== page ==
The team leads, who volunteer their time outside of their regular studies, were each recommended by their college professors based on their leadership skills and academic ability. The team leads each reviewed the design solutions submitted during the initial RealWorld phase of the design challenge and selected a middle or high school team to mentor throughout the InWorld phase of the challenge.
"One of the biggest benefits to college students, that I see, is the chance to practice their own ability to conduct an engineering design project. These are all things all engineers have to do -- sit down with a group (possibly virtually or over the phone), do
your research, think up a solution to a problem, design it, refine it, and finally present it," said Ethan Brewer, an Ohio State University aerospace engineering student, and returning RWIW team leader.
Friese said, "I wanted to lead an InWorld Team so I could encourage high school students to pursue careers in STEM-related fields. This competition provides a unique opportunity for students to solve real-world engineering problems, work in a team, and present their ideas through a creative and unique way. I really wanted to be a part of the growth and exploration that occurs in each of the high school students throughout the competition.
"My team leader last year, Nam, made a huge impression on me, and I wanted to impact others in that same way. I learned a lot about leadership, problem-solving, and engineering from his mentorship throughout the competition," said Friese, who was a high school participant in last year's contest.
The middle and high school RealWorld teams were selected from teams across the nation. Three of the selected teams are affiliated with Project Lead the Way, and seven have ties to NASAs online INSPIRE program.
The teams and their college leads now move to the virtual InWorld phase of the RWIW Engineering Design Challenge. This second phase of the challenge is completed within the National Institute of Aerospace (NIA) Universe, which is an ActiveWorlds 3-D, multiuser, PC-based, virtual environment that allows students to collaborate through text and voice chat, and through shared 3-D models, video, and images.
Each InWorld team works within their own dedicated environment, or "Team World," to refine and improve designs from the RealWorld phase of the challenge. Teams will also interact with an evaluation team, give tours of their "world" and complete a mystery challenge within this virtual space.
The two challenges for RWIW this year focus on NASAs Robonaut 2 (R2) and the James Webb Space Telescope (JWST). Ten of the 20 InWorld teams are designing a zero-gravity foot for R2. NASA engineers may consider the designs from the challenge in the actual design of R2s foot. The 10 JWST teams are redesigning the telescopes sunshield. The sunshield is essential in keeping the telescope cold, so it can detect infrared light from faint sources, such as distant galaxies and extrasolar planets.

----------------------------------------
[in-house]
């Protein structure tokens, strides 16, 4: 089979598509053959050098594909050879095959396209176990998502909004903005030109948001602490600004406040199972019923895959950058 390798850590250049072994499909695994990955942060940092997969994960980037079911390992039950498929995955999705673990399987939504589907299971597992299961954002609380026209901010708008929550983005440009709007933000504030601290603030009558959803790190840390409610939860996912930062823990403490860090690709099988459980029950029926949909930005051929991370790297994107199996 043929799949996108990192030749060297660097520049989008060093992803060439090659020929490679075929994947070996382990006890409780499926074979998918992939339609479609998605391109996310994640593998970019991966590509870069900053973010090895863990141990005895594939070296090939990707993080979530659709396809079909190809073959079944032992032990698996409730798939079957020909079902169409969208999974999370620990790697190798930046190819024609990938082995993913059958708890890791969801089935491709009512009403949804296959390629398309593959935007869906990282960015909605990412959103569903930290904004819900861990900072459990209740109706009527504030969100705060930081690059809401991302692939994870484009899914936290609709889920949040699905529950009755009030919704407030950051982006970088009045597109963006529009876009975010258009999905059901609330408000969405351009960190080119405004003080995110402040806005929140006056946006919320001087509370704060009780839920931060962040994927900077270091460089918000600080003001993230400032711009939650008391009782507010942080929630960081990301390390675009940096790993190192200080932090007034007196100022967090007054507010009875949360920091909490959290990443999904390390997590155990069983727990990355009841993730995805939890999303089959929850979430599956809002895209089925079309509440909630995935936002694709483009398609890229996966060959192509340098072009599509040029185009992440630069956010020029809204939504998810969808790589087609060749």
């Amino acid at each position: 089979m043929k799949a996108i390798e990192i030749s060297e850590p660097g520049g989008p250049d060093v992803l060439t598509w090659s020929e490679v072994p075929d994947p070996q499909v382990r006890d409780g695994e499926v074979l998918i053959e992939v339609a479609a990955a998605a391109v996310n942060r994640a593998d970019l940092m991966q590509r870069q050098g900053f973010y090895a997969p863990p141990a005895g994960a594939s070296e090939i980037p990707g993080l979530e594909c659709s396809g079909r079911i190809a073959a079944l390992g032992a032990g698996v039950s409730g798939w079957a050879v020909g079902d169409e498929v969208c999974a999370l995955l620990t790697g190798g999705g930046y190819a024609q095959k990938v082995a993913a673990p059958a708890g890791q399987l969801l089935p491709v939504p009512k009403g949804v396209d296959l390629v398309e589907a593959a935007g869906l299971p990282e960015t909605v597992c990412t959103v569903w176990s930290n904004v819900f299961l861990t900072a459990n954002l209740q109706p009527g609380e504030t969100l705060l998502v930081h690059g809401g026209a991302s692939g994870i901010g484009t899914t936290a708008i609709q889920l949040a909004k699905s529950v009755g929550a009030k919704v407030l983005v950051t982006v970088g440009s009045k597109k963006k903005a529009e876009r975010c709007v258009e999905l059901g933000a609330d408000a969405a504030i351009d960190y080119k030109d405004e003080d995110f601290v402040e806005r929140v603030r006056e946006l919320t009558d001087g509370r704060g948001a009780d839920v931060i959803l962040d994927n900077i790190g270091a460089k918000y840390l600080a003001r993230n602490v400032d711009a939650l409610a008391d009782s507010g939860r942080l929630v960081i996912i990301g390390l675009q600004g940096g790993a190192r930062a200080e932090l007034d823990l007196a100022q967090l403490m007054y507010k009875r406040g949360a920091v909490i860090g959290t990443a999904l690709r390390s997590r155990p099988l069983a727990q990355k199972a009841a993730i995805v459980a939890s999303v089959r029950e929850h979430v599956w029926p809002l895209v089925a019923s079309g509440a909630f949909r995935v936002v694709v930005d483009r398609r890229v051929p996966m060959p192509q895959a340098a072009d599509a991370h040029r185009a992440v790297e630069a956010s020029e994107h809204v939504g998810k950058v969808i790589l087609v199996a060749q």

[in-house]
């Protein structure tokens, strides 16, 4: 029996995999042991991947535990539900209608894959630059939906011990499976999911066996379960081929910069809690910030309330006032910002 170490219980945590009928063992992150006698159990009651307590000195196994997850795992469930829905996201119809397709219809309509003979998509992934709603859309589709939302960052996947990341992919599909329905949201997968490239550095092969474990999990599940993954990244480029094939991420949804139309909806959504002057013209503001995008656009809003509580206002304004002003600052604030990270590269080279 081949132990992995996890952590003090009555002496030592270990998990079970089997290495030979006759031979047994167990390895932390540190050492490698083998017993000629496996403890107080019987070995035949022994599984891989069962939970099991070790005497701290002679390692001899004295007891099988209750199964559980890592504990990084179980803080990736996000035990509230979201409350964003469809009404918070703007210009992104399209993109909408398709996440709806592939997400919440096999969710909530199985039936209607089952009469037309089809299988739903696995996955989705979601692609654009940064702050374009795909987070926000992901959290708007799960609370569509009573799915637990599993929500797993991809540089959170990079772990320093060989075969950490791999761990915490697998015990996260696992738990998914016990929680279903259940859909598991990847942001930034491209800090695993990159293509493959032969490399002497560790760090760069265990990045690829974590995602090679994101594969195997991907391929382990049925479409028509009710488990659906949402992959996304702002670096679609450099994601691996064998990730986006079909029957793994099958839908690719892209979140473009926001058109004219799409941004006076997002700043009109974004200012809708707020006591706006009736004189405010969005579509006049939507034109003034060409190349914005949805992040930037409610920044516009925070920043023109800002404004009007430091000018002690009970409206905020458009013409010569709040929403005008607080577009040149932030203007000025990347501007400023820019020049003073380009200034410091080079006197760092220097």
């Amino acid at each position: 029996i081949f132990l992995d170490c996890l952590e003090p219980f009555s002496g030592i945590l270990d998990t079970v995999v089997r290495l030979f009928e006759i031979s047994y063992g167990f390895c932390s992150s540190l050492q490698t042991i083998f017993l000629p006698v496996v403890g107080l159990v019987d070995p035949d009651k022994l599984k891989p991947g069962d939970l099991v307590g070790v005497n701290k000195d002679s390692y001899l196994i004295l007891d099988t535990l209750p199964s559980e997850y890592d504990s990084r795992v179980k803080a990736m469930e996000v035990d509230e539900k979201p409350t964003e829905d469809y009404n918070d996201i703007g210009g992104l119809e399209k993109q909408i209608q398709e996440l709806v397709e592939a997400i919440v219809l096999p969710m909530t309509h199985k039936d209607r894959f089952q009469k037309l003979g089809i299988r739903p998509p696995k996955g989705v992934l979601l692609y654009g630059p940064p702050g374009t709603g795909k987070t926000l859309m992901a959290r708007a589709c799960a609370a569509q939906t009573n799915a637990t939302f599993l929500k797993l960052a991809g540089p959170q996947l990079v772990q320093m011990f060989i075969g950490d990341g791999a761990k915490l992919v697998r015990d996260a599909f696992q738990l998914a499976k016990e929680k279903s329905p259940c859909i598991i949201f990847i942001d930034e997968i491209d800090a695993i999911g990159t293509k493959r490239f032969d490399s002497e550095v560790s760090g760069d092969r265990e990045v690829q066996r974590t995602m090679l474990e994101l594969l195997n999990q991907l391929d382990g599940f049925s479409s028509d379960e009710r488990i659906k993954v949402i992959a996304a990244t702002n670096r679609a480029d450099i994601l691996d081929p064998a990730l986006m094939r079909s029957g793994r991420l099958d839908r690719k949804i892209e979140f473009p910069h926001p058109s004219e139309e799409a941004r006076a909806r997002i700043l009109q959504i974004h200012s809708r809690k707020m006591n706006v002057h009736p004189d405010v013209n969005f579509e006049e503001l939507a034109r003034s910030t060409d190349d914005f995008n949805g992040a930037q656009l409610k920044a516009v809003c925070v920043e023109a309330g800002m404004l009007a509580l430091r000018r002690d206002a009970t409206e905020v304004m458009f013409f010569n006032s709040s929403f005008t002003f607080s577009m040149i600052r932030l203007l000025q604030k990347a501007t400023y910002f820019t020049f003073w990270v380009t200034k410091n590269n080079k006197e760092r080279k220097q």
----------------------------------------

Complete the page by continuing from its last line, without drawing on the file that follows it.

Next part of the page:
The chosen teams will work on their designs until April 2. The top three teams of both challenge categories will be selected by April 6. Two "open-house" sessions on April 16 will allow individuals to tour the top six teams virtual spaces from 3-4 p.m. and
6-7 p.m. EDT. Each team will also interact with an evaluation team during a scheduled online synchronous forum on April 17.
A final JWST and R2 team will be announced. Finalists will receive a certificate of completion, and a letter of commendation. All members of the winning teams will receive $1,000.
Friese was a member of the Golden Arrow (the team that won RWIW last year) as a high school student. While in high school, she was the presiden and founder of the high school engineering club. In summer 2011, Friese interned at Draper Laboratory, where she worked on the dynamics algorithms for Robonauts humanoid legs, as well as guidance, navigation and control for a helicopter.
For more information about the NASA RealWorld-InWorld Engineering Design Challenge, visit http://www.realworld-inworld.org.
For more information about the National Institute of Aerospace, visit http://www.nianet.org.
For more information about Robonaut 2, visit http://robonaut.jsc.nasa.gov/default.asp.
For more information about the James Webb Space Telescope, visit http://www.jwst.nasa.gov/.